Should I consider a treatment approach that includes both vision therapy and occupational therapy? Behavioral Optometrists and Occupational Therapists have been sharing ideas and collaborating for many years. When a patient is seen by one or both professionals, parents often wonder if they need both or which to do first. In trying to explain each role, we will hopefully provide some clarity for parents.
Let’s take one example of a visual and motor skill: eye-hand coordination. New research in https://www.science.org/doi/10.1126/science.abq2960 from the Institute of Neurosciences, states that eye-hand coordination begins in the womb before we are born. It requires the use of several visual and motor skills. Proprioception is used to determine where we are in space, where our body parts are, and where one body part is in relation to another. The eyes make saccadic movements to find and fixate on a target before the hand makes the movement. The eyes make pursuit eye movements when tracking a target in motion. Optimal coordination between the eye and hand relies on the relationship between the visuo-perceptual, ocular, and appendicular motor systems. We need our eyes to help determine the movements of our hand, therefore leading to the need for collaborative care in many cases.
The role of the Behavioral Optometrist is to focus on the entire visual system, not just visual acuity. A Developmental Optometrist is different from a Primary Care Optometrist. In primary care, the doctor provides a comprehensive eye exam which determines any refractive errors, provides a glasses/contact lens prescription, checks the overall health of the eye to diagnose and treat any ocular disease or conditions, and screens for any functional visual issues. If diagnosed with visual dysfunction, a referral is made to a Behavioral Optometrist. The Behavioral Optometrist specializes in the ability to use your eyes to receive information, process it, and to efficiently use that information in your daily activities. A developmental vision exam will test for 17 visual skills (https://www.optometrists.org/vision-therapy/guide-vision-and-learning-difficulties/the-17-key-visual-skills/) necessary for learning, reading, writing, sports. They will also test for any visual processing deficiencies to ensure the brain properly translates what the eyes see. If any functional or processing deficiencies are found, the appropriate treatment will be Optometric Vision Therapy. An integral part of treating the visual system is the systematic use of lenses, prisms, filters, occlusion, specialized vision equipment, visual exercises, and computer-based visual programs in conjunction with sensorimotor treatment. The Behavioral Optometrist emphasizes the role of vision as primary and movement skills as foundational.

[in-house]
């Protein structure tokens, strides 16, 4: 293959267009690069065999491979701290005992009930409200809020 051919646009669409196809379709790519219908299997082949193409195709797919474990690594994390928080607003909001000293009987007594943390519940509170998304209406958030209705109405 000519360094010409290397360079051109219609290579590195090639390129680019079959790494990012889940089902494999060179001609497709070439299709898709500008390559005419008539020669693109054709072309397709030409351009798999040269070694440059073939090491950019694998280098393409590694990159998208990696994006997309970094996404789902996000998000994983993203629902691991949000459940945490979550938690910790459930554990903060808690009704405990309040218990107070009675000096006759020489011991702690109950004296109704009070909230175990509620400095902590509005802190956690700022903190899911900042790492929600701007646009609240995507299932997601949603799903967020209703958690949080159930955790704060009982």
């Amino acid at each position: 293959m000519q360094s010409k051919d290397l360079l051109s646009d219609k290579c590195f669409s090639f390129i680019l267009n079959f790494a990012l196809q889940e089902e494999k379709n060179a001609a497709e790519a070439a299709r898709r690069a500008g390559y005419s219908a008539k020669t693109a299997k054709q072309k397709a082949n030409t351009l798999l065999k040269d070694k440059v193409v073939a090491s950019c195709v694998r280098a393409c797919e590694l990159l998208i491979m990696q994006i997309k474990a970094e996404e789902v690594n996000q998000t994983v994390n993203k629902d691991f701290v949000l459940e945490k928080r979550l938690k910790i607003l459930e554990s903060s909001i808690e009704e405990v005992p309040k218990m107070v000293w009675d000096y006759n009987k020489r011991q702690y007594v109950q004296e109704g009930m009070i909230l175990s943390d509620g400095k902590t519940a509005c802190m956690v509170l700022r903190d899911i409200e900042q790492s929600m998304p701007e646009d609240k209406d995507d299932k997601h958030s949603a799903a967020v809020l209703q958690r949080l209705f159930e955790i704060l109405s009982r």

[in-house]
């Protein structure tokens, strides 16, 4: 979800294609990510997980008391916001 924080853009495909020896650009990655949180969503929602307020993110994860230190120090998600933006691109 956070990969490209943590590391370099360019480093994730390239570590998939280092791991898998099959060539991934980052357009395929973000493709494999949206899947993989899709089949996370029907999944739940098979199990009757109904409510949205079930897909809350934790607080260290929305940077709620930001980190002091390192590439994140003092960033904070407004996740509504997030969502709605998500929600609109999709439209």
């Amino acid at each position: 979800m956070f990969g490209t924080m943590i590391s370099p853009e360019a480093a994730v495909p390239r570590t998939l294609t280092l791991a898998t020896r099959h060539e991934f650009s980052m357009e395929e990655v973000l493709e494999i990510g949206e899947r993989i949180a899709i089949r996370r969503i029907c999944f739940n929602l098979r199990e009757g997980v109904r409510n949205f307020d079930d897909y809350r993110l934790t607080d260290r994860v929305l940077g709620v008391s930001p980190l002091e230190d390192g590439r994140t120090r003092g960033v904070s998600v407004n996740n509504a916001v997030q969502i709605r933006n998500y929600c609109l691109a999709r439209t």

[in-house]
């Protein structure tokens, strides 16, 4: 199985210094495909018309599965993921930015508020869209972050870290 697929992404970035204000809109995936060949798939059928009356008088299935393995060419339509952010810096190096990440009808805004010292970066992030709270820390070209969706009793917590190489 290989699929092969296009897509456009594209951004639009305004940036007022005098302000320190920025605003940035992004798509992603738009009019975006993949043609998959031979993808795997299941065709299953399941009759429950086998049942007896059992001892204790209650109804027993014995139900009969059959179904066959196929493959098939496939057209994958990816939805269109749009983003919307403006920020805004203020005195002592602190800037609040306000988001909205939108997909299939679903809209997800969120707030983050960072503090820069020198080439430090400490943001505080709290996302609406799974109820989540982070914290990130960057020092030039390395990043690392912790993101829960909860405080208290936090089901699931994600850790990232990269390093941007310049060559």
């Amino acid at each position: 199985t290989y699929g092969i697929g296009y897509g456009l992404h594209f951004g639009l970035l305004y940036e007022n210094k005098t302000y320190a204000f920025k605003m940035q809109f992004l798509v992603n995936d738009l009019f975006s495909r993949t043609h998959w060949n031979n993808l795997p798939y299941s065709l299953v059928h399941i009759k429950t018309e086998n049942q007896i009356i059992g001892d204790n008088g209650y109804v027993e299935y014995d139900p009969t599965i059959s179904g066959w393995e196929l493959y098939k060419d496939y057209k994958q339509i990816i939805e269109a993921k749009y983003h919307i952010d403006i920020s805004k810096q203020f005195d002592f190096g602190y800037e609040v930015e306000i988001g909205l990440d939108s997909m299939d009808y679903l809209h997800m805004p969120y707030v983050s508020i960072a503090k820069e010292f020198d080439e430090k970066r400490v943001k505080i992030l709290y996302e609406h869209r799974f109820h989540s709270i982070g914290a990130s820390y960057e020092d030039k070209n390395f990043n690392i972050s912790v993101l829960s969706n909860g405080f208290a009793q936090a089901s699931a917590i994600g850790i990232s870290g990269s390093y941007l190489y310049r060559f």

The role of the Occupational Therapist is to focus primarily on movement and balance abilities with vision being a foundational part of the sensory system. They use therapeutic techniques to improve, rehabilitate, or maintain a person’s motor skills and overall ability to perform everyday activities. They can develop performance skills, teach self-regulation strategies, recommend assistive devices, help with environmental modifications, or prescribe prosthetics and wheeled mobility. Occupational Therapists can provide vision therapy exercises for eye movements, scanning, and visual processing. However, they are not allowed to use patches, prisms, lenses, binocular instruments, or specialized optometric-specific programs or equipment without a license in optometry just as Developmental Optometrists cannot prescribe any of the equipment listed above.
Because these issues often do not exist in isolation, it is important that a collaborative approach to treatment is taken. The goal in the collaborative treatment of a mutual patient is for all professionals to discuss all deficiencies, prioritize per diagnosis, and develop a treatment plan in which all professionals contribute. Often, patients are most successful when both treatments are done simultaneously. For parents contemplating one treatment over the other due to time or finances, the order of importance will depend on the diagnosis. The Developmental Optometrist has access to all the prescriptive visual tools and equipment needed to properly treat any visual dysfunction. The Occupational Therapist has much more knowledge and access to gross and fine motor exercises and equipment. The ultimate answer is patient dependent; you have to make the most educated decision for you and your family with the guidance of both professions along the way.